JTEHM presents

Automated Detection of Parkinson’s Disease Based on Multiple Types of Sustained Phonations using Linear Discriminant Analysis and Genetically Optimized Neural Network

Published Articles

Early Access Note:
Early Access articles are new content made available in advance of the final electronic or print versions and result from IEEE’s Preprint or Rapid Post processes. Preprint articles are peer-reviewed but not fully edited. Rapid Post articles are peer-reviewed and edited but not paginated. Both these types of Early Access articles are fully citable from the moment they appear in IEEE Xplore.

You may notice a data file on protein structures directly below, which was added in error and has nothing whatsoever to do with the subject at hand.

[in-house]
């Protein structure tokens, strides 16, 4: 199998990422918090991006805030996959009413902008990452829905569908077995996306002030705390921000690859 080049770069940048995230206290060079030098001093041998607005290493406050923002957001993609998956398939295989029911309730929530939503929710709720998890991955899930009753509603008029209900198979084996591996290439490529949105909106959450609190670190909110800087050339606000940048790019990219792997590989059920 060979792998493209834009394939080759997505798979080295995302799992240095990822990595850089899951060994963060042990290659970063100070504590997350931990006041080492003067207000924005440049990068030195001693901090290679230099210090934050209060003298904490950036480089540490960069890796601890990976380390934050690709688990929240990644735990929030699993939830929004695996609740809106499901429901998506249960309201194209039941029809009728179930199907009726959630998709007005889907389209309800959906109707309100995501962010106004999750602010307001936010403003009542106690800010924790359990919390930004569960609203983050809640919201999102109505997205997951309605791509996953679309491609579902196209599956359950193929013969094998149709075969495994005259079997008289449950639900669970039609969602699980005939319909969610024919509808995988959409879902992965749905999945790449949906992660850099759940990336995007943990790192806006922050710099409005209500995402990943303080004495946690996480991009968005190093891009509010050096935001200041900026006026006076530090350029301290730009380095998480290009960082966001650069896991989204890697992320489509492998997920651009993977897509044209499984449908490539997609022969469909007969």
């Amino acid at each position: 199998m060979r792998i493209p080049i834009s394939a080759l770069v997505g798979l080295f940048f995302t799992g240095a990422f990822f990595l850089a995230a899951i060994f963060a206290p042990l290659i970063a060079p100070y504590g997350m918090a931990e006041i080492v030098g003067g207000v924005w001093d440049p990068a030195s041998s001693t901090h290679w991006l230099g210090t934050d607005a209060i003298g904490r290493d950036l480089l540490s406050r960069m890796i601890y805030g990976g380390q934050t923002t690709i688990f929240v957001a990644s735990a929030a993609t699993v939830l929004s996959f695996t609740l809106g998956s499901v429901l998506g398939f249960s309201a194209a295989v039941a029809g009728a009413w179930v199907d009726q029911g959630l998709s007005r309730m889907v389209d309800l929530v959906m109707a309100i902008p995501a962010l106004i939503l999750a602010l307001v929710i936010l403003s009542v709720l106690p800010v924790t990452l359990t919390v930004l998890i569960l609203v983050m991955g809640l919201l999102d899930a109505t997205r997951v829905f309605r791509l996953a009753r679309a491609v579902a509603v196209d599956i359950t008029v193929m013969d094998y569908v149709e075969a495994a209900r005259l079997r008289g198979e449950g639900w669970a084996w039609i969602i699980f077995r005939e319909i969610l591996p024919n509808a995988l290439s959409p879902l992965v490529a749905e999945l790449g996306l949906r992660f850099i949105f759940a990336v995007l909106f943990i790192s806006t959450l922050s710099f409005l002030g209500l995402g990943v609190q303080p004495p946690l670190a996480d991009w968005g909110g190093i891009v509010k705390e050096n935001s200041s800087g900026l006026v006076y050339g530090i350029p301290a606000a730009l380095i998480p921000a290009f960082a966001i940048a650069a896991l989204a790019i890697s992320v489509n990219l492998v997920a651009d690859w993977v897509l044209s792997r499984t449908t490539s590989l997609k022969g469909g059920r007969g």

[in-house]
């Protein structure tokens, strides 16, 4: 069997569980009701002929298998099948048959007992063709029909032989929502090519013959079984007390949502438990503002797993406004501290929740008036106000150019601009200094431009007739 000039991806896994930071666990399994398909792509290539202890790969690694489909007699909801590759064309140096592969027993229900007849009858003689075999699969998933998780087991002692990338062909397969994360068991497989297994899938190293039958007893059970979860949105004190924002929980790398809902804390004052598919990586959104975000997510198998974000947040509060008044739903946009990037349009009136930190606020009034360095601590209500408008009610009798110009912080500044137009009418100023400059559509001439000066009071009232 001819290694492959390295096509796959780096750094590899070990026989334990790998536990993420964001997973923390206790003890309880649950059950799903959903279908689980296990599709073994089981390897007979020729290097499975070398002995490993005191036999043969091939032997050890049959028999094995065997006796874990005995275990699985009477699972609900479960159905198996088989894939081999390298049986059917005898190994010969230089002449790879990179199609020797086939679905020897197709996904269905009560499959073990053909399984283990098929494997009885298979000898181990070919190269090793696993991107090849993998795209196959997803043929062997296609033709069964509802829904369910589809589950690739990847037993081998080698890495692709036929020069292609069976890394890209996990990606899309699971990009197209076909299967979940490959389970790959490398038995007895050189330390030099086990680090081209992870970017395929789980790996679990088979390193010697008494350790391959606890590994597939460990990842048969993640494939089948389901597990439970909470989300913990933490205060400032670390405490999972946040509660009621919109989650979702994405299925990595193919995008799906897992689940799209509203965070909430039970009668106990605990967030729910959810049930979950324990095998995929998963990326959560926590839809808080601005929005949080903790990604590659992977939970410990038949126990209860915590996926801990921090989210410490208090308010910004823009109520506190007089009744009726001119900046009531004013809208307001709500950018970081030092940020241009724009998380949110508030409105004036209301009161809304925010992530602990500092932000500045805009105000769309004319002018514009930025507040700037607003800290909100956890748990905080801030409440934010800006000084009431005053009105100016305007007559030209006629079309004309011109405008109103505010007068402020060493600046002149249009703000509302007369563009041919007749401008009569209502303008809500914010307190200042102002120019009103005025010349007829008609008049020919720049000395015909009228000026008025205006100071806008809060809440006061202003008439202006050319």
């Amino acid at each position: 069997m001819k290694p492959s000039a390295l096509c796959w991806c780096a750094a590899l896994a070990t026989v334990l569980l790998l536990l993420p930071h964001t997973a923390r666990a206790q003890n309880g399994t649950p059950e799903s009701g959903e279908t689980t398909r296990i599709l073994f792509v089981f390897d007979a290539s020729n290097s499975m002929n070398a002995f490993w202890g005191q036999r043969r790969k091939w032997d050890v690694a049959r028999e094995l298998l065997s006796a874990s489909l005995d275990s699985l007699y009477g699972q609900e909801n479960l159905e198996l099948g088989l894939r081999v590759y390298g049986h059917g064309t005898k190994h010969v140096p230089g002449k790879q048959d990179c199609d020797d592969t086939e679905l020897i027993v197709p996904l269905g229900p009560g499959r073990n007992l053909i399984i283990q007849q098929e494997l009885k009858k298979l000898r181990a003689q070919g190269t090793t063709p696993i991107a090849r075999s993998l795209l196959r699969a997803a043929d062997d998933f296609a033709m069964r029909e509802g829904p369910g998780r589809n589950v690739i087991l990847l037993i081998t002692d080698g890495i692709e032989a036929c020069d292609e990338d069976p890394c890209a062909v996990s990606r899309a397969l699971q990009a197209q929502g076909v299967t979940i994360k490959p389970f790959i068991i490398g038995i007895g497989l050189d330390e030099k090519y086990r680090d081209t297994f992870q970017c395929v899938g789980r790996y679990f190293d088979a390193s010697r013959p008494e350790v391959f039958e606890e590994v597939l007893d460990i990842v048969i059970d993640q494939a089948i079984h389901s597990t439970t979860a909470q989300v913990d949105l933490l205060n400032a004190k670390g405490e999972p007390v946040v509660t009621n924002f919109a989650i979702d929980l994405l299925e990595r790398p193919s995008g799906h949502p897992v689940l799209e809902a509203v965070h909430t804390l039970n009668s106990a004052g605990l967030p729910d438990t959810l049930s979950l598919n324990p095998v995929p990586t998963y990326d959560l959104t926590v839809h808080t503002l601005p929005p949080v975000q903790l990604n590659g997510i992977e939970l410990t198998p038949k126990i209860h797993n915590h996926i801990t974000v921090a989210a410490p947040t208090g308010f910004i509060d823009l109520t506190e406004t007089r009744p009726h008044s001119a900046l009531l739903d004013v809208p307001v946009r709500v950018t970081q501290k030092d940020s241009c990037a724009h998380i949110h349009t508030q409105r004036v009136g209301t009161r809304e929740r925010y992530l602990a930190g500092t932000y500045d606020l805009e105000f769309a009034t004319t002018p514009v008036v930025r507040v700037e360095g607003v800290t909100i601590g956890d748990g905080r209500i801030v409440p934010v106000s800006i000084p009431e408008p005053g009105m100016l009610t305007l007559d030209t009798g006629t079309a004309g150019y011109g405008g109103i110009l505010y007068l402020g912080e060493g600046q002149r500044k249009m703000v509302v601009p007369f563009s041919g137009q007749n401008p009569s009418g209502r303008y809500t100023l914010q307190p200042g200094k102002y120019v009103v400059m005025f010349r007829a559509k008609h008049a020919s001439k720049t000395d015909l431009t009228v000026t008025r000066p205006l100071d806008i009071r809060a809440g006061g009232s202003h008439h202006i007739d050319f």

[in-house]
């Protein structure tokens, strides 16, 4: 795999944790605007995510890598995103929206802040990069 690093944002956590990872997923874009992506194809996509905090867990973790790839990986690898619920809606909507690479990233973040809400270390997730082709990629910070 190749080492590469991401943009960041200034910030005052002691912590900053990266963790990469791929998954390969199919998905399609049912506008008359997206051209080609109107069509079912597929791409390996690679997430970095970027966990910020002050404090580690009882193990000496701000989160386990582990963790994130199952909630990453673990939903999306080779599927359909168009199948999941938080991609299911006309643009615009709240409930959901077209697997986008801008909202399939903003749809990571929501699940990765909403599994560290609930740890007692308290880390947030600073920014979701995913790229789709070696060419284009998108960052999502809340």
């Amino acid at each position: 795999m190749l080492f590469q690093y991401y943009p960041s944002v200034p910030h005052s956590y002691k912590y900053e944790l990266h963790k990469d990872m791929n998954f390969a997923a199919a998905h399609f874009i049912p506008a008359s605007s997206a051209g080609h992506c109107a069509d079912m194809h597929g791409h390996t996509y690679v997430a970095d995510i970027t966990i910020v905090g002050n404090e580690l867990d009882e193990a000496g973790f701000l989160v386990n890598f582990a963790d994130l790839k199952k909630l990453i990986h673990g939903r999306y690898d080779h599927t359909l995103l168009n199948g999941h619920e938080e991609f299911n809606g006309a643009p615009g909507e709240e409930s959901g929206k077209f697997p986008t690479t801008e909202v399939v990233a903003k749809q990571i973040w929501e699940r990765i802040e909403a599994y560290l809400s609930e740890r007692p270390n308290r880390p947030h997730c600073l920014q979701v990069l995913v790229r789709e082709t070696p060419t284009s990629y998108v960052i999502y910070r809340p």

Objective: Parkinson’s disease (PD) is a serious neurodegenerative disorder. It is reported that most of PD patients have voice impairments. But these voice impairments are not perceptible to common listeners. Therefore, different machine learning methods have been developed for automated PD detection. However, these methods either lack generalization and clinically significant classification performance or face the problem of subject overlap. Methods: To overcome the problems discussed above, we attempt to develop a hybrid intelligent system that can automatically perform acoustic analysis of voice signals in order to detect PD. The proposed intelligent system uses linear discriminant analysis (LDA) for dimensionality reduction and genetic algorithm (GA) for hyperparameters optimization of neural network (NN) which is used as a predictive model. Moreover, to avoid subject overlap, we use leave one subject out (LOSO) validation. Results: The proposed method namely LDA-NN-GA is evaluated in numerical experiments on multiple types of sustained phonations data in terms of accuracy, sensitivity, specificity, and Matthew correlation coefficient. It achieves classification accuracy of 95% on training database and 100% on testing database using all the extracted features. However, as the dataset is imbalanced in terms of gender, thus, to obtain unbiased results, we eliminated the gender dependent features and obtained accuracy of 80% for training database and 82.14% for testing database, which seems to be more unbiased results. Conclusion: Compared with the previous machine learning methods, the proposed LDA-NN-GA method shows better performance and lower complexity. Clinical Impact: The experimental results suggest that the proposed automated diagnostic system has the potential to classify PD patients from healthy subjects. Additionally, in future the proposed method can also be exploited for prodromal and differential diagnosis, which are considered challenging tasks.

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